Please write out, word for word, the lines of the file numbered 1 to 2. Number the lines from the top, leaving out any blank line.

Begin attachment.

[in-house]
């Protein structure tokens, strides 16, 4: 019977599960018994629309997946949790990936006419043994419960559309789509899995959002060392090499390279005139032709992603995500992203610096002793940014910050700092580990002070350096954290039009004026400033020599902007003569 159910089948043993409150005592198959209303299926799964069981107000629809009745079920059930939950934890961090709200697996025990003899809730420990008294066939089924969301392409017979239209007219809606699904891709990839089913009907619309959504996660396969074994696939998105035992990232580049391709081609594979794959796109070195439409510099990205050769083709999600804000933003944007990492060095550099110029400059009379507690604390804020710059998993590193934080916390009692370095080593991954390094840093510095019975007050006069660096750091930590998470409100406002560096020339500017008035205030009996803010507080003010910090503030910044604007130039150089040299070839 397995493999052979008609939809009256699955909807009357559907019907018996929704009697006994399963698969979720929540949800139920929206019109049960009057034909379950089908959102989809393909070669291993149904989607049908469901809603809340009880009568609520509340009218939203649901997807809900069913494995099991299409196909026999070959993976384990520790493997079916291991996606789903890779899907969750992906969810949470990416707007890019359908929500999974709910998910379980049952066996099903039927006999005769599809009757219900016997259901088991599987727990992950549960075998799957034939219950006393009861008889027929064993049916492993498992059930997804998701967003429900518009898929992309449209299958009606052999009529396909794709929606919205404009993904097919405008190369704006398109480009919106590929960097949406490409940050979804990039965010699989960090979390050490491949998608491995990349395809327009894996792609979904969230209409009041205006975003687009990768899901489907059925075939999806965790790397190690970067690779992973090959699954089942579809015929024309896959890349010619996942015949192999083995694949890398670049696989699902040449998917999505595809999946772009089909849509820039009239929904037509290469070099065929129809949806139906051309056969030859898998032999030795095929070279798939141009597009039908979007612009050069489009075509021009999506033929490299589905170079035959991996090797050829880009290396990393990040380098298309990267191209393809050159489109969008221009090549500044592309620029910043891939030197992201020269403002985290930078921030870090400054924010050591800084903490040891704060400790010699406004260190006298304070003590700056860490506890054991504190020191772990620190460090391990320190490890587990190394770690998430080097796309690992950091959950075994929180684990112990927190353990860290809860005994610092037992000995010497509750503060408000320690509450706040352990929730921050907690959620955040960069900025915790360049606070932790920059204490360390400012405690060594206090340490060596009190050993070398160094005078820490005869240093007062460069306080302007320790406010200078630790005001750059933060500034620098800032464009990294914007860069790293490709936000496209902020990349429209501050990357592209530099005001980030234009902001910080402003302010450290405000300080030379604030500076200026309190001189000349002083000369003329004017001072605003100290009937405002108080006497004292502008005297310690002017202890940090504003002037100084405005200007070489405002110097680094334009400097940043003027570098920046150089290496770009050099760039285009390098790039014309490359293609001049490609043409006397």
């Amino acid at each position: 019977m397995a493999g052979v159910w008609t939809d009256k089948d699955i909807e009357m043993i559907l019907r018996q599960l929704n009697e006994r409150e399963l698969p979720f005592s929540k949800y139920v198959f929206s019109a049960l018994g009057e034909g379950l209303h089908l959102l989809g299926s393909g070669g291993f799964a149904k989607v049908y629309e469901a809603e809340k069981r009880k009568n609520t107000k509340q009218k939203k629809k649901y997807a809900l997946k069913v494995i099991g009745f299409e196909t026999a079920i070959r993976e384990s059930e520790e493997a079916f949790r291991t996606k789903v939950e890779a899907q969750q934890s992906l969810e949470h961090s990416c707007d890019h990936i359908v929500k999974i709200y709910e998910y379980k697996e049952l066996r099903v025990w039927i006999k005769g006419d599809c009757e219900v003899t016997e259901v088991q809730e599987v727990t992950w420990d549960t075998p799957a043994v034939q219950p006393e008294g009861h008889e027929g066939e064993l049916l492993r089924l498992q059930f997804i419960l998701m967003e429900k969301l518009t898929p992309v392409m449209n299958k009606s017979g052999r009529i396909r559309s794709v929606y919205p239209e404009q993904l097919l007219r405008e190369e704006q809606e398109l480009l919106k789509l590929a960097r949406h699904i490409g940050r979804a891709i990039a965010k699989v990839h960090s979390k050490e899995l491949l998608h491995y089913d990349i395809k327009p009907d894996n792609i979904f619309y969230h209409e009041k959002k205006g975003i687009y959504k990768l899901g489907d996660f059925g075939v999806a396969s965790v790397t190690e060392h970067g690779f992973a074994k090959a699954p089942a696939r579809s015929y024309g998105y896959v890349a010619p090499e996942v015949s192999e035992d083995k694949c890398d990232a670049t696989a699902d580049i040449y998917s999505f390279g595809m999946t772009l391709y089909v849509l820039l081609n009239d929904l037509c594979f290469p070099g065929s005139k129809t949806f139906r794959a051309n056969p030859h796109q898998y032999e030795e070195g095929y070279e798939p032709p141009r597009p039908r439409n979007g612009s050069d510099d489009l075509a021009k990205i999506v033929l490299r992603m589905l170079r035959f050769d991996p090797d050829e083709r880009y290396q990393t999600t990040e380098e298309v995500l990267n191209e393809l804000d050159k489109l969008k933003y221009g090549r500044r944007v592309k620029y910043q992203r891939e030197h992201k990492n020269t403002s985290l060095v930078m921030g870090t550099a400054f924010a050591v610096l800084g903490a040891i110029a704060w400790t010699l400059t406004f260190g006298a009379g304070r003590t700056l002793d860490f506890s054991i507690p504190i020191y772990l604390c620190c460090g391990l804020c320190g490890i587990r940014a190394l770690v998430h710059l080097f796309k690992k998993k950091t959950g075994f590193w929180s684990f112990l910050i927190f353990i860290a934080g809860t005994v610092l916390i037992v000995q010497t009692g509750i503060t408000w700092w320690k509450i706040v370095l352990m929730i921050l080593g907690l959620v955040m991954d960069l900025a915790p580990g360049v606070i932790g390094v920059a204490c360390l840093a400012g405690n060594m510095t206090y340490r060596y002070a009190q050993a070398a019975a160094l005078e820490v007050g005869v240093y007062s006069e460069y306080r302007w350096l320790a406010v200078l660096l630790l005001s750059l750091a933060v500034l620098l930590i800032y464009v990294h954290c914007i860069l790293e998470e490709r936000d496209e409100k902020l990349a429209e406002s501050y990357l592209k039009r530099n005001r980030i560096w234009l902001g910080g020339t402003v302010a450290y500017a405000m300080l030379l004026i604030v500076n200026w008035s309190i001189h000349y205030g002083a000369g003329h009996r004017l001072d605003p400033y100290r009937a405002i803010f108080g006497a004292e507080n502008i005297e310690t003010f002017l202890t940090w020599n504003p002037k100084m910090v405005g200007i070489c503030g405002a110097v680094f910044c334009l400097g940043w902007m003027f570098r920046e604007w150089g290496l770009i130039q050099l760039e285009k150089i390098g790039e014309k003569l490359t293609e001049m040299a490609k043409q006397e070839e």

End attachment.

[in-house]
């Protein structure tokens, strides 16, 4: 019977599960018994629309997946949790990936006419043994419960559309789509899995959002060392090499390279005139032709992603995500992203610096002793940014910050700092580990002070350096954290039009004026400033020599902007003569 159910089948043993409150005592198959209303299926799964069981107000629809009745079920059930939950934890961090709200697996025990003899809730420990008294066939089924969301392409017979239209007219809606699904891709990839089913009907619309959504996660396969074994696939998105035992990232580049391709081609594979794959796109070195439409510099990205050769083709999600804000933003944007990492060095550099110029400059009379507690604390804020710059998993590193934080916390009692370095080593991954390094840093510095019975007050006069660096750091930590998470409100406002560096020339500017008035205030009996803010507080003010910090503030910044604007130039150089040299070839 397995493999052979008609939809009256699955909807009357559907019907018996929704009697006994399963698969979720929540949800139920929206019109049960009057034909379950089908959102989809393909070669291993149904989607049908469901809603809340009880009568609520509340009218939203649901997807809900069913494995099991299409196909026999070959993976384990520790493997079916291991996606789903890779899907969750992906969810949470990416707007890019359908929500999974709910998910379980049952066996099903039927006999005769599809009757219900016997259901088991599987727990992950549960075998799957034939219950006393009861008889027929064993049916492993498992059930997804998701967003429900518009898929992309449209299958009606052999009529396909794709929606919205404009993904097919405008190369704006398109480009919106590929960097949406490409940050979804990039965010699989960090979390050490491949998608491995990349395809327009894996792609979904969230209409009041205006975003687009990768899901489907059925075939999806965790790397190690970067690779992973090959699954089942579809015929024309896959890349010619996942015949192999083995694949890398670049696989699902040449998917999505595809999946772009089909849509820039009239929904037509290469070099065929129809949806139906051309056969030859898998032999030795095929070279798939141009597009039908979007612009050069489009075509021009999506033929490299589905170079035959991996090797050829880009290396990393990040380098298309990267191209393809050159489109969008221009090549500044592309620029910043891939030197992201020269403002985290930078921030870090400054924010050591800084903490040891704060400790010699406004260190006298304070003590700056860490506890054991504190020191772990620190460090391990320190490890587990190394770690998430080097796309690992950091959950075994929180684990112990927190353990860290809860005994610092037992000995010497509750503060408000320690509450706040352990929730921050907690959620955040960069900025915790360049606070932790920059204490360390400012405690060594206090340490060596009190050993070398160094005078820490005869240093007062460069306080302007320790406010200078630790005001750059933060500034620098800032464009990294914007860069790293490709936000496209902020990349429209501050990357592209530099005001980030234009902001910080402003302010450290405000300080030379604030500076200026309190001189000349002083000369003329004017001072605003100290009937405002108080006497004292502008005297310690002017202890940090504003002037100084405005200007070489405002110097680094334009400097940043003027570098920046150089290496770009050099760039285009390098790039014309490359293609001049490609043409006397």